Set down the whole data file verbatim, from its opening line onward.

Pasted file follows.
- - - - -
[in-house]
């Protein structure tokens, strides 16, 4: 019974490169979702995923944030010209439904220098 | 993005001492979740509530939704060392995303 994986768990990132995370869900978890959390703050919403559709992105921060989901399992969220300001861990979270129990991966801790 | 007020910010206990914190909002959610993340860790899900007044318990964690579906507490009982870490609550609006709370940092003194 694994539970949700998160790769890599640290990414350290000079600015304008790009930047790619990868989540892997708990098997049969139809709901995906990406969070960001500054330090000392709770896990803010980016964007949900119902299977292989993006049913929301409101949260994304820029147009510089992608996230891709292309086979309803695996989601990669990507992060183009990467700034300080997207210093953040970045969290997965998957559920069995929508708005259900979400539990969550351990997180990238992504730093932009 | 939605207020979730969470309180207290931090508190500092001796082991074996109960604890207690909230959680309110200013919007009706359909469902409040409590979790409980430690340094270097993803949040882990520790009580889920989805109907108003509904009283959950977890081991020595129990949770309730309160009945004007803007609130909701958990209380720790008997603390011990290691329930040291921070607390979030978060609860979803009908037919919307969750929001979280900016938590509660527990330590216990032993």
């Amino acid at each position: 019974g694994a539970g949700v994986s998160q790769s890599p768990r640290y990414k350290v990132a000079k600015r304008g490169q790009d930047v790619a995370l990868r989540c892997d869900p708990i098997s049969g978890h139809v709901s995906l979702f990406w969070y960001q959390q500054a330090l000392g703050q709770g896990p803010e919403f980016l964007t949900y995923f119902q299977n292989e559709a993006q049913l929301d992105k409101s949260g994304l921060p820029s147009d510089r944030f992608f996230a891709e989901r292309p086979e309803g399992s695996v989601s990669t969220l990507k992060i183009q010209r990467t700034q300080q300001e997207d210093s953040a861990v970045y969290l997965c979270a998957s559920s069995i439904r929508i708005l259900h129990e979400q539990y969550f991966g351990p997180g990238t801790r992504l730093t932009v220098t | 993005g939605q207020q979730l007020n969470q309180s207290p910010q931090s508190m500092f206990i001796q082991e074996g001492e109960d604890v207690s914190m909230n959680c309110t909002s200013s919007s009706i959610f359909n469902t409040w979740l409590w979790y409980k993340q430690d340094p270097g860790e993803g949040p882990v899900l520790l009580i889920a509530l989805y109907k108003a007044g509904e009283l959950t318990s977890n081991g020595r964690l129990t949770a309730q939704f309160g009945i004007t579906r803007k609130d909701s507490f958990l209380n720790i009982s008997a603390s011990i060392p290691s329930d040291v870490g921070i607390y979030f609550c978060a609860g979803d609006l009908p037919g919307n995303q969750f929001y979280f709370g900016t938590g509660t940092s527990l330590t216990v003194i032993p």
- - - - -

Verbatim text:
[in-house]
């Protein structure tokens, strides 16, 4: 019974490169979702995923944030010209439904220098 | 993005001492979740509530939704060392995303 994986768990990132995370869900978890959390703050919403559709992105921060989901399992969220300001861990979270129990991966801790 | 007020910010206990914190909002959610993340860790899900007044318990964690579906507490009982870490609550609006709370940092003194 694994539970949700998160790769890599640290990414350290000079600015304008790009930047790619990868989540892997708990098997049969139809709901995906990406969070960001500054330090000392709770896990803010980016964007949900119902299977292989993006049913929301409101949260994304820029147009510089992608996230891709292309086979309803695996989601990669990507992060183009990467700034300080997207210093953040970045969290997965998957559920069995929508708005259900979400539990969550351990997180990238992504730093932009 | 939605207020979730969470309180207290931090508190500092001796082991074996109960604890207690909230959680309110200013919007009706359909469902409040409590979790409980430690340094270097993803949040882990520790009580889920989805109907108003509904009283959950977890081991020595129990949770309730309160009945004007803007609130909701958990209380720790008997603390011990290691329930040291921070607390979030978060609860979803009908037919919307969750929001979280900016938590509660527990330590216990032993």
């Amino acid at each position: 019974g694994a539970g949700v994986s998160q790769s890599p768990r640290y990414k350290v990132a000079k600015r304008g490169q790009d930047v790619a995370l990868r989540c892997d869900p708990i098997s049969g978890h139809v709901s995906l979702f990406w969070y960001q959390q500054a330090l000392g703050q709770g896990p803010e919403f980016l964007t949900y995923f119902q299977n292989e559709a993006q049913l929301d992105k409101s949260g994304l921060p820029s147009d510089r944030f992608f996230a891709e989901r292309p086979e309803g399992s695996v989601s990669t969220l990507k992060i183009q010209r990467t700034q300080q300001e997207d210093s953040a861990v970045y969290l997965c979270a998957s559920s069995i439904r929508i708005l259900h129990e979400q539990y969550f991966g351990p997180g990238t801790r992504l730093t932009v220098t | 993005g939605q207020q979730l007020n969470q309180s207290p910010q931090s508190m500092f206990i001796q082991e074996g001492e109960d604890v207690s914190m909230n959680c309110t909002s200013s919007s009706i959610f359909n469902t409040w979740l409590w979790y409980k993340q430690d340094p270097g860790e993803g949040p882990v899900l520790l009580i889920a509530l989805y109907k108003a007044g509904e009283l959950t318990s977890n081991g020595r964690l129990t949770a309730q939704f309160g009945i004007t579906r803007k609130d909701s507490f958990l209380n720790i009982s008997a603390s011990i060392p290691s329930d040291v870490g921070i607390y979030f609550c978060a609860g979803d609006l009908p037919g919307n995303q969750f929001y979280f709370g900016t938590g509660t940092s527990l330590t216990v003194i032993p």